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Explain normal course of play
Graham Lewis - photo by Photo provided.

Golf is fun, whether playing solo or with others. Having a basic understanding of the game’s rules makes it easier to enjoy the experience and improve your skills. In this periodic column, I provide brief explanations of golf rules and answer commonly asked questions.

Question: In a recent question on the rules of golf we covered the rule on replacing a club that is broken during the normal course of play. I have been asked to explain what is meant by the "normal course of play".

Answer: The term "normal course of play" is intended to cover all reasonable acts but specifically excludes cases of abuse. The USGA book on the Decisions on the Rules of Golf gives us some examples. In addition to making a stroke, practice swing or practice stroke, some examples of acts that are in the "normal course of play" include:

• Removing or replacing a club in the bag.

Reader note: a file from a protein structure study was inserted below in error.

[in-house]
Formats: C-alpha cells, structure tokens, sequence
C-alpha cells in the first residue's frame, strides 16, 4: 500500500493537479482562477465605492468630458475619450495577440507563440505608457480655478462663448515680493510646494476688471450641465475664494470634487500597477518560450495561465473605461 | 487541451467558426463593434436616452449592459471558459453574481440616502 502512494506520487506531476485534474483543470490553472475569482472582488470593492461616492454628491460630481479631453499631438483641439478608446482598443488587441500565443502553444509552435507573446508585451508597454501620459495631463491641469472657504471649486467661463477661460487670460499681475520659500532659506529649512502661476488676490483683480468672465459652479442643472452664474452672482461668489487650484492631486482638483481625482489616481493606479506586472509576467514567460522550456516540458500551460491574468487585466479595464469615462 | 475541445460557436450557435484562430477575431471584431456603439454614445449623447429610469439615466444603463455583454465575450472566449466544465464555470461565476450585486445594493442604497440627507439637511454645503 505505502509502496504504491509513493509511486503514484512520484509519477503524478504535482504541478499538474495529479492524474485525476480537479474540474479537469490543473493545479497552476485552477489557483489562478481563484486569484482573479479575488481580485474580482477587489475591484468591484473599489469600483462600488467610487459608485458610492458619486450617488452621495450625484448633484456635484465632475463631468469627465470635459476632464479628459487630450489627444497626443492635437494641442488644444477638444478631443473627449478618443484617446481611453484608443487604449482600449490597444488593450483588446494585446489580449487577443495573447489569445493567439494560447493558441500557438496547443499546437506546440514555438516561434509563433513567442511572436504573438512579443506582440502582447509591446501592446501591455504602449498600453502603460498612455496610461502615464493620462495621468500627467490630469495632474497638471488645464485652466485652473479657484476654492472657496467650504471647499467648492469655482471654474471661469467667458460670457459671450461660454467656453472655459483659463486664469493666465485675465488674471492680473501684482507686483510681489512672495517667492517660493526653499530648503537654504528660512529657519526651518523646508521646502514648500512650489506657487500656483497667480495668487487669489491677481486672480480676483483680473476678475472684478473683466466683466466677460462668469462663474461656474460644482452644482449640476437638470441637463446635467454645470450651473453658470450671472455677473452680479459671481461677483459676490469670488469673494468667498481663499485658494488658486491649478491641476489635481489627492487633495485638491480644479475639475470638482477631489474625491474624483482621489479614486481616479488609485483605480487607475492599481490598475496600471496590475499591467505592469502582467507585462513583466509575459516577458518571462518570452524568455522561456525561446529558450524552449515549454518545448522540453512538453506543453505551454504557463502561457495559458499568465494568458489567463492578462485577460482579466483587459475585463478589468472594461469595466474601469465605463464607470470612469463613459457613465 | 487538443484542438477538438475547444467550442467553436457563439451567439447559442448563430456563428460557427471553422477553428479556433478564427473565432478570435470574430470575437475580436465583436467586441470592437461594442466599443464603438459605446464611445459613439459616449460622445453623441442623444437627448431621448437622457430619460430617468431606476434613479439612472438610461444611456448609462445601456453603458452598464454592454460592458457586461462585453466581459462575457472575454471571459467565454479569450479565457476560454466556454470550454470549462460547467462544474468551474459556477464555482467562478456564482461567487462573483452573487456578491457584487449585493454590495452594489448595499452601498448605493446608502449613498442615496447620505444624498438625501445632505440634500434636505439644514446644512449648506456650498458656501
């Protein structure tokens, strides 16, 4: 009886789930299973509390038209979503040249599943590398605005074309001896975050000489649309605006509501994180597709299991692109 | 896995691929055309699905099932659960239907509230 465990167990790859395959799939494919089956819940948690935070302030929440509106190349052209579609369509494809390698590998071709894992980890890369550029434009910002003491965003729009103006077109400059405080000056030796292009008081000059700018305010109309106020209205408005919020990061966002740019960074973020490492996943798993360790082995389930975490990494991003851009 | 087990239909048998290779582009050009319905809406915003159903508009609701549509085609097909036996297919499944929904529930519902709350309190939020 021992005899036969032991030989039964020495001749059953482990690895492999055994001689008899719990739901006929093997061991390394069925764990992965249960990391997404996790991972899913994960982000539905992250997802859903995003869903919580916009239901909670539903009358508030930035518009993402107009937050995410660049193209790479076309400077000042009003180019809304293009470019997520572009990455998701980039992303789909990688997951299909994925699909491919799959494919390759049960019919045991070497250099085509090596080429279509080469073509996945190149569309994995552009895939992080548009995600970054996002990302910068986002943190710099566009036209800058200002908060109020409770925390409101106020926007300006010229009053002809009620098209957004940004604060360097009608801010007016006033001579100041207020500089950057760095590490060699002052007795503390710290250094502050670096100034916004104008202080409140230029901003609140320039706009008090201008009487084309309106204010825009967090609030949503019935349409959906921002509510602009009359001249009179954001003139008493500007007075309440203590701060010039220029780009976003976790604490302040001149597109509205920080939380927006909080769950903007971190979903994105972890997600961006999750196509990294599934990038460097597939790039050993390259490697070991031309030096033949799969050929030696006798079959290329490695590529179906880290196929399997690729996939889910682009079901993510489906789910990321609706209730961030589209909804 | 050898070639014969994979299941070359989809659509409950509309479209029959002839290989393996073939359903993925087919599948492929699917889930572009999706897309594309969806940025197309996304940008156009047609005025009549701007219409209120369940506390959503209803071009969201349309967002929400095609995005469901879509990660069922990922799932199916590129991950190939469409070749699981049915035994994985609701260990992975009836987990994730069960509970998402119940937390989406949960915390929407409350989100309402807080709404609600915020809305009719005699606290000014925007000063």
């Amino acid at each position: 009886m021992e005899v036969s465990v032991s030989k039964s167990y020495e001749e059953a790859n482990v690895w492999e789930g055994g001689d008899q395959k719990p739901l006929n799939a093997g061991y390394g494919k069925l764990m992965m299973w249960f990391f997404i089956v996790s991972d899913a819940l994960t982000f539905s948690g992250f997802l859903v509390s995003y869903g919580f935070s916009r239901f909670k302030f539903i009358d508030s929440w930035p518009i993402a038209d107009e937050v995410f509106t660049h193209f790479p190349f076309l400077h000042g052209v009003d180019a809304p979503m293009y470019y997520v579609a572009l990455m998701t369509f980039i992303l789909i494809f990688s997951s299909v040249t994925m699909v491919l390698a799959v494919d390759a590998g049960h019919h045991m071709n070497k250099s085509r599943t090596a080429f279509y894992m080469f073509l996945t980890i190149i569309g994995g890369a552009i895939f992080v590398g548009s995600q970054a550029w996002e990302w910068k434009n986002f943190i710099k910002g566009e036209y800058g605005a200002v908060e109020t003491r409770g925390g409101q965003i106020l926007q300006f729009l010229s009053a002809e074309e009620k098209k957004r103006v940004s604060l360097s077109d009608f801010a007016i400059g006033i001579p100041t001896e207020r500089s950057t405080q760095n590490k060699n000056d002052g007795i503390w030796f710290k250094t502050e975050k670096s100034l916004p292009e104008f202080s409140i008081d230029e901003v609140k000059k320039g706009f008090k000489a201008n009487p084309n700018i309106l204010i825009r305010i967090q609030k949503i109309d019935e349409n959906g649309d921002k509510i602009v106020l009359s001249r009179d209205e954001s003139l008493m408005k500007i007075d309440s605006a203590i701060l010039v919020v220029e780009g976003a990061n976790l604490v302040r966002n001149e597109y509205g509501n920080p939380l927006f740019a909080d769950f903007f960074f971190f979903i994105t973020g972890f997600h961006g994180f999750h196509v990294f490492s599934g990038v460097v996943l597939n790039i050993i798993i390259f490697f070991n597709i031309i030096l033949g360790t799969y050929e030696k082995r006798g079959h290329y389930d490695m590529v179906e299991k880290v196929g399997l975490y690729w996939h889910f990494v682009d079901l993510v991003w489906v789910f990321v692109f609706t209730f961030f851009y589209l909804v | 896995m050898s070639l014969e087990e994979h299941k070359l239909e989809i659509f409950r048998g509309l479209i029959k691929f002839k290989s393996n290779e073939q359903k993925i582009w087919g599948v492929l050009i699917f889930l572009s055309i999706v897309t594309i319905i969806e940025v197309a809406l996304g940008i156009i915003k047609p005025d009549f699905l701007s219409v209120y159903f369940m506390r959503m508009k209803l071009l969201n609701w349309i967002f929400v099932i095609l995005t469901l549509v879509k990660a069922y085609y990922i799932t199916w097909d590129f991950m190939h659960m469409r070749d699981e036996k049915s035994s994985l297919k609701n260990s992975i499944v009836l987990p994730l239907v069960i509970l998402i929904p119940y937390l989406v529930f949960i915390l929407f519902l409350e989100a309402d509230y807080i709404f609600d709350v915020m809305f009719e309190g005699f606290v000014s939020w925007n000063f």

• Using a club to search for or retrieve a ball.

• Leaning on a club while waiting to play.

• Teeing a ball.

• Removing a ball from the hole

• Accidentally dropping a club.

Examples of acts that are not in the "normal course of play" include:

• Throwing a club in anger or otherwise (Johnny has learned his lesson).

• Slamming a club into your bag or intentionally striking something (e.g., the ground or a tree) with the club other than during a stroke, practice swing or practice stroke.

Thanks for the question. As always remember to have fun while playing or practicing the game of golf.


Lewis is a member of the United States Golf Teachers Federation. E-mail him at

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